South Africa’s Population Continues to Grow Despite the AIDS Crisis

South Africa released its official census in July which found the population of the country managed to increase by a meager 10 percent from 1996-2001 despite the ever increasing toll that the AIDS epidemic is taking on that country. South Africa’s population rose from 40.5 million in 1996 to 44.8 million in 2001.

The census report painted a very odd economic picture for South Africa. On the one hand, the report claimed that many key measures of economic progress had improved dramatically since 1996. For example, the census claimed that 70 percent of South African homes had electricity in 2001 compared to only 58 percent in 1996. Similarly, South Africans had better access to education, clean water and other goods.

On the other hand, the census reported that South Africa’s employment rate sits at a whopping 42 percent. The government tried to explain part of that away by explaining that people in agriculture and those working outside the formal economy might have marked themselves as unemployed. Of course if South Africa’s informal economy is that big that’s a major problem in and of itself.


S. Africa grows despite AIDS. The BBC, July 9, 2003.

AIDS Quackery In South Africa

Name a disease and somewhere in the world there are bound to be a group of quacks who think this or that oddball treatment will cure some disease or another. So normally it would not be at all surprising or particularly dismaying that Manto Tshabalala-Msimang believes that people in South Africa can boost their immune systems against AIDS by eating the African sweet potato, hypoxis. Of course what little available evidence there is on hypoxis suggest that, if anything, it is likely to suppress the immune system if eaten in large enough quantities.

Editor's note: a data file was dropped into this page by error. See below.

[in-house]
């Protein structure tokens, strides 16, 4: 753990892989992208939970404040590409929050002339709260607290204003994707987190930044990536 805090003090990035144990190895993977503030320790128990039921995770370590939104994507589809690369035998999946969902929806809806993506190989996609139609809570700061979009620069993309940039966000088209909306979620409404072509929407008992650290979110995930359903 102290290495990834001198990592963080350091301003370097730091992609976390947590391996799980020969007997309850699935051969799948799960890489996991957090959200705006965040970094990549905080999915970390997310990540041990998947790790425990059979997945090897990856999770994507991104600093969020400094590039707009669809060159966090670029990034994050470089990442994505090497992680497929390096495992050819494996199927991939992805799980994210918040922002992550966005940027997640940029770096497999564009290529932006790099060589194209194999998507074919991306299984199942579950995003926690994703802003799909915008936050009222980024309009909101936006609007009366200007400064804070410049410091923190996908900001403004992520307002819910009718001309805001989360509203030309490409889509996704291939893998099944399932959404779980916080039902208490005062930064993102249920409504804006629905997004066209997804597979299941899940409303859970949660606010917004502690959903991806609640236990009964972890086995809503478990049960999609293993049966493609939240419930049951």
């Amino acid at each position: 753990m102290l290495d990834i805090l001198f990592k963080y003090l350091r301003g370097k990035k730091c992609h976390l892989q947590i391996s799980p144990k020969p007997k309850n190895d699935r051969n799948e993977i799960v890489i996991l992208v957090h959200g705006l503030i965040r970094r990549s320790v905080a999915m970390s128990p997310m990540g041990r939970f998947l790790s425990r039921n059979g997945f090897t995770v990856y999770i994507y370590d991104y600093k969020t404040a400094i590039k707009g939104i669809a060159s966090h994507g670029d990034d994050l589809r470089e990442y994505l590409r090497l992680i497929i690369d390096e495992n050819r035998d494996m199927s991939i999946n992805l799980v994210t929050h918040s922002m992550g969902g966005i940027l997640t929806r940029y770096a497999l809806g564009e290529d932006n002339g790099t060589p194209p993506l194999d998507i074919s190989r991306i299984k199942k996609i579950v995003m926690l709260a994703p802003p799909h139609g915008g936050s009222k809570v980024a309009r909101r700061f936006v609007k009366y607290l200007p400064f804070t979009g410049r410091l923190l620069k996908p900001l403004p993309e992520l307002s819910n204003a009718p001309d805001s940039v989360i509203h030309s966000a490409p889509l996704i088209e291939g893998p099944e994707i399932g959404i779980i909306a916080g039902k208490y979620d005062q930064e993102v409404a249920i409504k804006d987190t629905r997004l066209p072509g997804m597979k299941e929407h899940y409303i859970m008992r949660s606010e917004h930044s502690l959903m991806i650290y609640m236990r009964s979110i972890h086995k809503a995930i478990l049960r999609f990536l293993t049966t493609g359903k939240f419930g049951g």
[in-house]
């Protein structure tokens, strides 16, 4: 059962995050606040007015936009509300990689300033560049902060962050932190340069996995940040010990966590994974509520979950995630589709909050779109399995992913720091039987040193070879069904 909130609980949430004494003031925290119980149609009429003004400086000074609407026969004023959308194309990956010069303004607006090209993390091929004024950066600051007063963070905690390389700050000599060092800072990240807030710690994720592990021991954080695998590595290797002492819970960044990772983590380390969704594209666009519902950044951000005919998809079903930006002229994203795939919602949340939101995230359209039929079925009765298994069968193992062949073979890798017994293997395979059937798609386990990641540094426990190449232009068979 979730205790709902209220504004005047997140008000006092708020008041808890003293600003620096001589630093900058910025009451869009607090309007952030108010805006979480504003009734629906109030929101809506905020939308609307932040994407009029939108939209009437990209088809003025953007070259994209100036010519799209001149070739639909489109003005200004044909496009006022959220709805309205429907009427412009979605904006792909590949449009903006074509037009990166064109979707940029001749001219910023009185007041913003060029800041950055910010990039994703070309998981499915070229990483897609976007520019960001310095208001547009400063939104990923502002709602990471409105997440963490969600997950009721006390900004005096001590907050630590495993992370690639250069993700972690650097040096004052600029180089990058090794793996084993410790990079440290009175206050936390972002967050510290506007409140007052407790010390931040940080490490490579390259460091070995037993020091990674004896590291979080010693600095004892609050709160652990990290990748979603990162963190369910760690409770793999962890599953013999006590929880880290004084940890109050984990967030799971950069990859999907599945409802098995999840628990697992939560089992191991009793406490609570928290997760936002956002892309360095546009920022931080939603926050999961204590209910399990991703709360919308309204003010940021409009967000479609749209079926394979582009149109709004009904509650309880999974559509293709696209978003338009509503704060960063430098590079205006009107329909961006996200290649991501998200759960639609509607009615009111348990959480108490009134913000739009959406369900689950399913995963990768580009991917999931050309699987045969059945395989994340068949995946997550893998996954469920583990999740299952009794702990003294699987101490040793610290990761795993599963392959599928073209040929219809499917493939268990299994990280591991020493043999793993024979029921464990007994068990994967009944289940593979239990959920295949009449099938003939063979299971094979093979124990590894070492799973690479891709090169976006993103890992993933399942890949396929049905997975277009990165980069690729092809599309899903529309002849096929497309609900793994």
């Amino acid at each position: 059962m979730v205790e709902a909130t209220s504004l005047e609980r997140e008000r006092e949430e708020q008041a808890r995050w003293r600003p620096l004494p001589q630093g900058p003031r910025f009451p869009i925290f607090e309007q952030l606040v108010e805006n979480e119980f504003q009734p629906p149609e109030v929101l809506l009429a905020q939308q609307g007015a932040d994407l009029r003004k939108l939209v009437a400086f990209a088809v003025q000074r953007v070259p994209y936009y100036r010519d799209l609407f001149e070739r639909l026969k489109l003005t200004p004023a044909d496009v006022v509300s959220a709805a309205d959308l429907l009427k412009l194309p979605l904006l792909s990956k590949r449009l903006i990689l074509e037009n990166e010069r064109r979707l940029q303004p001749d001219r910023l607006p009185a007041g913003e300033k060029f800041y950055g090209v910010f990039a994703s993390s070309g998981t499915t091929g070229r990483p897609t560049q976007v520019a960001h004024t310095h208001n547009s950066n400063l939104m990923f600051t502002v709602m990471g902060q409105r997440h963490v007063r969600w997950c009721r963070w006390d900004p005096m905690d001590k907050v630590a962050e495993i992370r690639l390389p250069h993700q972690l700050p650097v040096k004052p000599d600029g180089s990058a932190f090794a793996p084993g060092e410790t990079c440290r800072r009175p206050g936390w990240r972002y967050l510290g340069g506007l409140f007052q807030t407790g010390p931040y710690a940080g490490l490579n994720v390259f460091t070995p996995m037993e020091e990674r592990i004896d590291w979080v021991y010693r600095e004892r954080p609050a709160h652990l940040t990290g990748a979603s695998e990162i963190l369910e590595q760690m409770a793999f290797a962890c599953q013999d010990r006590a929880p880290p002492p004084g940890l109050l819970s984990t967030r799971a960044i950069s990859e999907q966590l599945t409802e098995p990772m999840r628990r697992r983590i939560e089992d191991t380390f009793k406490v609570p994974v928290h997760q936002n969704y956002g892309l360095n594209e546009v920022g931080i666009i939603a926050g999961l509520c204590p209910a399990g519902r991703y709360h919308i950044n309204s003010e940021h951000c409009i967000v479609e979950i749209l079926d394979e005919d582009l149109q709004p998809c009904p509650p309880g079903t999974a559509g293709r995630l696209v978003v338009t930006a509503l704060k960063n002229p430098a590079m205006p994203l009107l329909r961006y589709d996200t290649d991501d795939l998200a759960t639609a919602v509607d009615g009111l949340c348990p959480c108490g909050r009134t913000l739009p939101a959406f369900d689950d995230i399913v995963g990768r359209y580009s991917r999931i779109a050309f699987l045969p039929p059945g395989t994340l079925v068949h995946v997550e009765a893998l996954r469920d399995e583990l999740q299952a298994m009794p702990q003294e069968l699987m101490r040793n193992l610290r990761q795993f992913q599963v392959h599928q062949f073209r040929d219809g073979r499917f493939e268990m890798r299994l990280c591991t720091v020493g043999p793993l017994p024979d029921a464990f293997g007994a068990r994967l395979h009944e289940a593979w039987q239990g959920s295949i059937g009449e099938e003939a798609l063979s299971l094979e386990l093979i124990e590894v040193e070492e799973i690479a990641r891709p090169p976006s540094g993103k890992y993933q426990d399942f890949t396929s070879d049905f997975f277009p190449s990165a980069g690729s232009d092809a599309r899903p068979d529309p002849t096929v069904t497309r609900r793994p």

Unfortunately, Manto Tshabalala-Msimang is not just some nutcase quack (though she definitely is that) — she also happens to be the Health Minister of South Africa. That is right, the country with the most AIDS victims in the world also has as its health minister a quack who claims that rather than anti-retroviral drugs, which South Africans really need to do is just eat more sweet potatoes (and garlic and onions).

In a sign of the times, even in the developing world, the opposition Democratic Alliance has set up a web site devoted solely to Manto’s blunders, Fire Manto that is in a weblog-style format (though with annoying Javascript pop-ups for the content). So you can scroll down and see Manto attributing the AIDS epidemic to God in a way that would make Jerry Falwell proud,